OMAHA, Neb. — As the number of innings played marched closer to nine, the Michigan baseball team found itself in another close pitching duel.
The Wolverine offense was sputtering, but Tommy Henry was there to give them every chance they needed under the lights.
The junior left-hander went all nine innings for Michigan (48-20 overall, 2-0 World Series) Monday, totalling nine strikeouts in just 100 pitches en route to a 2-0 win over Florida State (42-22, 1-1).
Henry was given the benefit of playing with a lead thanks to early fireworks as sophomore center fielder Jesse Franklin swung at the first pitch offered to him, launching a rocket to right field that sailed over the bullpen and into the upper deck for a 1-0 lead in the first inning.
“Going into the game we weren’t necessarily thinking to swing at the first pitch or anything like that,” Franklin said. “As hitters in general we were just trying to look for fastballs early in the game to hit hard.”
Added Michigan coach Erik Bakich: “I think any team that scores first has a little bit of a confidence and a looseness about them that allows our — the freedom of being able to take chances on the bases, to employ some different types of plays, whether it be first-and-third plays or just being aggressive on the bases.”
The Seminoles attempted an answer with a leadoff double to center field in the bottom of the first. A diving Franklin couldn’t make the highlight reel catch, and Mike Salvatore was in scoring position with no one out. But their offense floundered as three straight batters were retired.
They wouldn’t get another baserunner until the fifth inning, as Henry shut down Florida State, barely breaking a sweat. Of the five batters he allowed on base, two were hit by a pitch.
“It’s easy when you can trust those guys behind you and just kind of watch them work and let them make the highlight plays,” Henry said.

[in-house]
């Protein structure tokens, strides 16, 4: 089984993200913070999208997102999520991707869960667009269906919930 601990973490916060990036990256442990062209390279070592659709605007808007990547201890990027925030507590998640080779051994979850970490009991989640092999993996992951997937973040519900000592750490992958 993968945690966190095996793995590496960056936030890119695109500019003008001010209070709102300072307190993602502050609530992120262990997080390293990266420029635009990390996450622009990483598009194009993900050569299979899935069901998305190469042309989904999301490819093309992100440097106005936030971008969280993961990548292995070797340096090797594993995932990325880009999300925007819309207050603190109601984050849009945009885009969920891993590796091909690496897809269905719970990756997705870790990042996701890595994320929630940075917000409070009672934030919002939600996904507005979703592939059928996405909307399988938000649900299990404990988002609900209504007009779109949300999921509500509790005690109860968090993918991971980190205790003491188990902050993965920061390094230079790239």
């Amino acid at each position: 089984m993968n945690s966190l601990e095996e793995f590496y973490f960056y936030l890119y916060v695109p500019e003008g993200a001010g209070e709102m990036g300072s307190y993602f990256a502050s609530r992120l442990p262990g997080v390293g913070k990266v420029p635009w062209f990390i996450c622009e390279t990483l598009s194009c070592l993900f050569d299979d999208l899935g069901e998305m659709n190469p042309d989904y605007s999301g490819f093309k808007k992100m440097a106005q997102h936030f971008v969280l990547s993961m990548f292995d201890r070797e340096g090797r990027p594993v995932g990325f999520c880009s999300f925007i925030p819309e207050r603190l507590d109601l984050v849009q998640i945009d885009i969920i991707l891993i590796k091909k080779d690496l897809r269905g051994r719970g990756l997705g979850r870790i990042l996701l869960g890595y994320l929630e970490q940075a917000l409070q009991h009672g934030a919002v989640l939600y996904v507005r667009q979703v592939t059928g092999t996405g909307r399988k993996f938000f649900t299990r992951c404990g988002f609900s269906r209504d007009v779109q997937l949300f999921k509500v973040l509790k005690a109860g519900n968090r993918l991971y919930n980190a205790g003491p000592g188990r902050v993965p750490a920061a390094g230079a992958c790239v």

When the Seminoles made contact, though, it would seem to always go to a Wolverine defender. Junior left fielder Christian practically stood still, letting fly balls nestle into his waiting glove.
“Coach Schnabel and Coach Brdar, the defensive positioning tonight I thought was fantastic, as well,” Bakich said. “It seemed like we had a lot of at ’em balls tonight and that’s because our guys were standing in the right spot.”
Seminole right-hander CJ Van Eyck countered with his own magic, striking out nine batters and stifling any momentum Michigan could gain.
“Tommy covered up a lot of mistakes offensively tonight,” Bakich said. “Not making adjustments to some tricksters out of the bullpen, the sidearm guy and then the backwards mixer lefty.”
But the Wolverines fought through their at-bats. Bullock had a nine-pitch at-bat, and the team had six at-bats with six pitches or more against Van Eyk. All the work tired him out, and Michigan found success against him again in the fifth inning as he surpassed 100 pitches.
Two straight singles from sophomore designated hitter Jordan Nwogu and Franklin put runners on the corners with one out and the game saw its first scoring opportunity since the second inning. Van Eyck struck out junior right fielder Jordan Brewer, but senior first baseman Jimmy Kerr hit a two-out single to put the Wolverines up 2-0.
It was all that they needed with Henry on the mound.
It didn’t matter that they struck out 17 times, it didn’t matter that Bullock had to make plays in left field and it didn’t matter that Nwogu’s fifth-inning slide into third will make its rounds all over the internet.
Henry was just that good.